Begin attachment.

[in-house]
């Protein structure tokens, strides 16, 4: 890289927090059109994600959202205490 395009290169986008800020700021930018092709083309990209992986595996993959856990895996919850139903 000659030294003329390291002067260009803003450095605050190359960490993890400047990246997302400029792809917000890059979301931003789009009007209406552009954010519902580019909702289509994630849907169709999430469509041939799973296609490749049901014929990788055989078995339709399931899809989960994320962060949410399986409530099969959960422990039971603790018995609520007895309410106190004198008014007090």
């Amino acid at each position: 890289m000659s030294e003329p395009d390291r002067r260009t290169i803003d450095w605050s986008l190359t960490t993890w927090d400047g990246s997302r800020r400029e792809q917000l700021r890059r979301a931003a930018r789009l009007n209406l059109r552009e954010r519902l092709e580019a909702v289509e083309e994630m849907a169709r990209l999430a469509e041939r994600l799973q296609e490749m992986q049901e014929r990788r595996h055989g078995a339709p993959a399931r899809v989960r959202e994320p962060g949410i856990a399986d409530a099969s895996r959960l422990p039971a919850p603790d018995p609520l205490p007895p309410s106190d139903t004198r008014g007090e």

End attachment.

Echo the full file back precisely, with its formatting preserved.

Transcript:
[in-house]
């Protein structure tokens, strides 16, 4: 890289927090059109994600959202205490 395009290169986008800020700021930018092709083309990209992986595996993959856990895996919850139903 000659030294003329390291002067260009803003450095605050190359960490993890400047990246997302400029792809917000890059979301931003789009009007209406552009954010519902580019909702289509994630849907169709999430469509041939799973296609490749049901014929990788055989078995339709399931899809989960994320962060949410399986409530099969959960422990039971603790018995609520007895309410106190004198008014007090």
């Amino acid at each position: 890289m000659s030294e003329p395009d390291r002067r260009t290169i803003d450095w605050s986008l190359t960490t993890w927090d400047g990246s997302r800020r400029e792809q917000l700021r890059r979301a931003a930018r789009l009007n209406l059109r552009e954010r519902l092709e580019a909702v289509e083309e994630m849907a169709r990209l999430a469509e041939r994600l799973q296609e490749m992986q049901e014929r990788r595996h055989g078995a339709p993959a399931r899809v989960r959202e994320p962060g949410i856990a399986d409530a099969s895996r959960l422990p039971a919850p603790d018995p609520l205490p007895p309410s106190d139903t004198r008014g007090e």